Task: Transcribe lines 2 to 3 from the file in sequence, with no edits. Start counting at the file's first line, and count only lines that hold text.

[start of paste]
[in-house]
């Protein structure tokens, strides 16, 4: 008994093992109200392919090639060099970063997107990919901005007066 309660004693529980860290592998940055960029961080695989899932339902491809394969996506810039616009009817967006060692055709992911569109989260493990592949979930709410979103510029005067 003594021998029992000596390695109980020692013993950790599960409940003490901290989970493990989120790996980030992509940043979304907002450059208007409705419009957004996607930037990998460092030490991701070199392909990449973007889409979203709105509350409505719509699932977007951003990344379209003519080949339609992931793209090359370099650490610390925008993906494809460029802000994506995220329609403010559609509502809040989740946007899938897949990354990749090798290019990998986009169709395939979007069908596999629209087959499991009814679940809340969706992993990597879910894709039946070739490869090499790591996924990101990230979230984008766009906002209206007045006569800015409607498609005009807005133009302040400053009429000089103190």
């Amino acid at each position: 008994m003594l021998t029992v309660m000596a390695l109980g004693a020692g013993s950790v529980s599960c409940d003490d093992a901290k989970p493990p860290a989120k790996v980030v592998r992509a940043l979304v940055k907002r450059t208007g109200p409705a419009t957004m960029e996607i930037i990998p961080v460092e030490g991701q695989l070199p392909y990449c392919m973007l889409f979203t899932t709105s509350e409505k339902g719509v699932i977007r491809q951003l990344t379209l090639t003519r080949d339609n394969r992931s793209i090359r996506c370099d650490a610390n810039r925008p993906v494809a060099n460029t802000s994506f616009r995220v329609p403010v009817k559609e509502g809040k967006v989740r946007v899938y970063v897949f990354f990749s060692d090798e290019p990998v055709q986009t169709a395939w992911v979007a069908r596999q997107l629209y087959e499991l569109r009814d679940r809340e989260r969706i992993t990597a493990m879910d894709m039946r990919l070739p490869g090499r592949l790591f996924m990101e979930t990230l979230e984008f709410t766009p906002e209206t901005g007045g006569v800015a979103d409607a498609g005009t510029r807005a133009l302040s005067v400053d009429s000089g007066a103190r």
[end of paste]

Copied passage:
């Protein structure tokens, strides 16, 4: 008994093992109200392919090639060099970063997107990919901005007066 309660004693529980860290592998940055960029961080695989899932339902491809394969996506810039616009009817967006060692055709992911569109989260493990592949979930709410979103510029005067 003594021998029992000596390695109980020692013993950790599960409940003490901290989970493990989120790996980030992509940043979304907002450059208007409705419009957004996607930037990998460092030490991701070199392909990449973007889409979203709105509350409505719509699932977007951003990344379209003519080949339609992931793209090359370099650490610390925008993906494809460029802000994506995220329609403010559609509502809040989740946007899938897949990354990749090798290019990998986009169709395939979007069908596999629209087959499991009814679940809340969706992993990597879910894709039946070739490869090499790591996924990101990230979230984008766009906002209206007045006569800015409607498609005009807005133009302040400053009429000089103190």
């Amino acid at each position: 008994m003594l021998t029992v309660m000596a390695l109980g004693a020692g013993s950790v529980s599960c409940d003490d093992a901290k989970p493990p860290a989120k790996v980030v592998r992509a940043l979304v940055k907002r450059t208007g109200p409705a419009t957004m960029e996607i930037i990998p961080v460092e030490g991701q695989l070199p392909y990449c392919m973007l889409f979203t899932t709105s509350e409505k339902g719509v699932i977007r491809q951003l990344t379209l090639t003519r080949d339609n394969r992931s793209i090359r996506c370099d650490a610390n810039r925008p993906v494809a060099n460029t802000s994506f616009r995220v329609p403010v009817k559609e509502g809040k967006v989740r946007v899938y970063v897949f990354f990749s060692d090798e290019p990998v055709q986009t169709a395939w992911v979007a069908r596999q997107l629209y087959e499991l569109r009814d679940r809340e989260r969706i992993t990597a493990m879910d894709m039946r990919l070739p490869g090499r592949l790591f996924m990101e979930t990230l979230e984008f709410t766009p906002e209206t901005g007045g006569v800015a979103d409607a498609g005009t510029r807005a133009l302040s005067v400053d009429s000089g007066a103190r």